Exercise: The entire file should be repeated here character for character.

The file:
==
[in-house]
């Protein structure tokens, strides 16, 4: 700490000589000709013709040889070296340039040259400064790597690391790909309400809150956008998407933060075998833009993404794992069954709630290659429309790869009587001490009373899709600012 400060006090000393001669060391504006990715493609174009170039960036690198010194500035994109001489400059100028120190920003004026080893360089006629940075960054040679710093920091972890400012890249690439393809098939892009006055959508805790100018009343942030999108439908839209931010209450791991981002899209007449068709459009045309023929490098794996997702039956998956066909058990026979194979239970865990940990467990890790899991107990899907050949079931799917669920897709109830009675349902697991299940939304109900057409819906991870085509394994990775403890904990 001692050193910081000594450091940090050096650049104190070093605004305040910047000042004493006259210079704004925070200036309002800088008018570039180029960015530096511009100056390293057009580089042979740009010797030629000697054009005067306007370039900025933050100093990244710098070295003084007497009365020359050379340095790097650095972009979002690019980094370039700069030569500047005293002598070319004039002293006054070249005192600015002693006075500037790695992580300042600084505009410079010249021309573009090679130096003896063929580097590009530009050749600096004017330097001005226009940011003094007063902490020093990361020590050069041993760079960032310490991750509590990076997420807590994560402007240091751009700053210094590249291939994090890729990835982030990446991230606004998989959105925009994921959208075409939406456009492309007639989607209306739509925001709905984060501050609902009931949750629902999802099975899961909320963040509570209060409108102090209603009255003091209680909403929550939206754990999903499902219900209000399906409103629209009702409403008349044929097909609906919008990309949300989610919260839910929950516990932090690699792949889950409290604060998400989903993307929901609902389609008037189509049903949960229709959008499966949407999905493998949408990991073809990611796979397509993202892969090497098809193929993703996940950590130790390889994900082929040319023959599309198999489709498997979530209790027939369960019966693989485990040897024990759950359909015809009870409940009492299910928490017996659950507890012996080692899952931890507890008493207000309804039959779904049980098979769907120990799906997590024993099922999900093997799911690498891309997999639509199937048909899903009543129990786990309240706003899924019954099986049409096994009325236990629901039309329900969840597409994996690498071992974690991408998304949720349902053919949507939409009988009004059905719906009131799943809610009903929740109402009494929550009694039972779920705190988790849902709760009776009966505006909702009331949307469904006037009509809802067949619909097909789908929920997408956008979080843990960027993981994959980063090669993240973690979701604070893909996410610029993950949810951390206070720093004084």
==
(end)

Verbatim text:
[in-house]
């Protein structure tokens, strides 16, 4: 700490000589000709013709040889070296340039040259400064790597690391790909309400809150956008998407933060075998833009993404794992069954709630290659429309790869009587001490009373899709600012 400060006090000393001669060391504006990715493609174009170039960036690198010194500035994109001489400059100028120190920003004026080893360089006629940075960054040679710093920091972890400012890249690439393809098939892009006055959508805790100018009343942030999108439908839209931010209450791991981002899209007449068709459009045309023929490098794996997702039956998956066909058990026979194979239970865990940990467990890790899991107990899907050949079931799917669920897709109830009675349902697991299940939304109900057409819906991870085509394994990775403890904990 001692050193910081000594450091940090050096650049104190070093605004305040910047000042004493006259210079704004925070200036309002800088008018570039180029960015530096511009100056390293057009580089042979740009010797030629000697054009005067306007370039900025933050100093990244710098070295003084007497009365020359050379340095790097650095972009979002690019980094370039700069030569500047005293002598070319004039002293006054070249005192600015002693006075500037790695992580300042600084505009410079010249021309573009090679130096003896063929580097590009530009050749600096004017330097001005226009940011003094007063902490020093990361020590050069041993760079960032310490991750509590990076997420807590994560402007240091751009700053210094590249291939994090890729990835982030990446991230606004998989959105925009994921959208075409939406456009492309007639989607209306739509925001709905984060501050609902009931949750629902999802099975899961909320963040509570209060409108102090209603009255003091209680909403929550939206754990999903499902219900209000399906409103629209009702409403008349044929097909609906919008990309949300989610919260839910929950516990932090690699792949889950409290604060998400989903993307929901609902389609008037189509049903949960229709959008499966949407999905493998949408990991073809990611796979397509993202892969090497098809193929993703996940950590130790390889994900082929040319023959599309198999489709498997979530209790027939369960019966693989485990040897024990759950359909015809009870409940009492299910928490017996659950507890012996080692899952931890507890008493207000309804039959779904049980098979769907120990799906997590024993099922999900093997799911690498891309997999639509199937048909899903009543129990786990309240706003899924019954099986049409096994009325236990629901039309329900969840597409994996690498071992974690991408998304949720349902053919949507939409009988009004059905719906009131799943809610009903929740109402009494929550009694039972779920705190988790849902709760009776009966505006909702009331949307469904006037009509809802067949619909097909789908929920997408956008979080843990960027993981994959980063090669993240973690979701604070893909996410610029993950949810951390206070720093004084």